If you’re built more like a linebacker than a cyclist, consider the El Diente: It’s roomier than most mummies, with a 65-inch circumference at the shoulder and enough length to accommodate sleepers up to 6’4”. “I didn’t feel like a sausage,” rejoices our Massachusetts tester, who calls it “roomy without being sloppy.” The 650-fill down is a bargain and packs as small as some summer models (think basketball).
During a four-night March foray into Maine’s Baxter State Park, it kept our tester toasty at 16°F (he estimated the bag’s rating to be optimistic by five degrees). The warmth is due in part to a differential cut: The shell is cut bigger than the lining fabric, which helps the down achieve maximum loft.
Beefs: Testers wished that the shell fabric was more water repellent; condensation soaked through to the fill, so treat the bag with a DWR spray like ReviveX Spray-On Water Repellent ($10, mcnett.com). The draft collar fits a bit too loosely around the neck and the El Diente is heavier than some in this temp range. But its price and elbow room earned applause from bargain hunters and big campers.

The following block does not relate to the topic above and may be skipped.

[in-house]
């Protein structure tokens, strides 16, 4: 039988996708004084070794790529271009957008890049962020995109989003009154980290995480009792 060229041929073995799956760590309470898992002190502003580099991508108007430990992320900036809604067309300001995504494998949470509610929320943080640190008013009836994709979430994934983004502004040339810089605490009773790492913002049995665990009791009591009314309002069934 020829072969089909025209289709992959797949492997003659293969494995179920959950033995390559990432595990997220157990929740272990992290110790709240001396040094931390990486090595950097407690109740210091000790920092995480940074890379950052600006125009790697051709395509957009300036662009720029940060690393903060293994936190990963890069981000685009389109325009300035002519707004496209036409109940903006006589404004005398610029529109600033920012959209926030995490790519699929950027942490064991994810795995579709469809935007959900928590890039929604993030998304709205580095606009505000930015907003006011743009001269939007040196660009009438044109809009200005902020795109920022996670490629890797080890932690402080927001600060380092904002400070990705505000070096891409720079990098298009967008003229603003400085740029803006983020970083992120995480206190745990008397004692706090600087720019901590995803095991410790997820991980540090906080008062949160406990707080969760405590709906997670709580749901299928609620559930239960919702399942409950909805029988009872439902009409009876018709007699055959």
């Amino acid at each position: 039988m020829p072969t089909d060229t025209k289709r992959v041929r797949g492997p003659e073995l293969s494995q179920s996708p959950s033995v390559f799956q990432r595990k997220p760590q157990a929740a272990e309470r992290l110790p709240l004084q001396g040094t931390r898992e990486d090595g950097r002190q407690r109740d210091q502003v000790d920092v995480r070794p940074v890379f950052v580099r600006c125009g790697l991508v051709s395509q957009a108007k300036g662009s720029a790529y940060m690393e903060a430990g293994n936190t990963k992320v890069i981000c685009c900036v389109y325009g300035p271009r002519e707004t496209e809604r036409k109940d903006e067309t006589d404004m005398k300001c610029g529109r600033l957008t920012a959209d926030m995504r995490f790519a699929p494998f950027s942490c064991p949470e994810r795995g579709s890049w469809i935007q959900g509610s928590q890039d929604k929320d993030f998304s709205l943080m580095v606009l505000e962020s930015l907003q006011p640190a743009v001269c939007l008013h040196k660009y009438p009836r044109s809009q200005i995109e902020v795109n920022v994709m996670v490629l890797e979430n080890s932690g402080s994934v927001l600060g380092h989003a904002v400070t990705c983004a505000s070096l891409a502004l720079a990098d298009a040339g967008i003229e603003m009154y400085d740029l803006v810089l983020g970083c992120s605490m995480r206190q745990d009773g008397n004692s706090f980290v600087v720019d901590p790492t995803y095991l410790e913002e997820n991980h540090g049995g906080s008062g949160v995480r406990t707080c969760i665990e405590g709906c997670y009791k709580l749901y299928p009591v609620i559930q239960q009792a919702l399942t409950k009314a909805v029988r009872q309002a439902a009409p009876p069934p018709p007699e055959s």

3 lbs. 14 oz.; 5°F one size
The Centerfire bag is constructed of a two-tone 10 oz cotton duck shell with stylish riveted reinforcements giving the bags the look of a pair of work jeans. Other notable features include a sip n zip 20-inch zipper on the left side that allows campers to sit up and enjoy breakfast in bed or easily do other activities that require use of both arms without getting out of the bag, and a downwind zippered foot vent at the bottom of the bag for comfort. The bag also includes an integrated (detachable) carry duffle.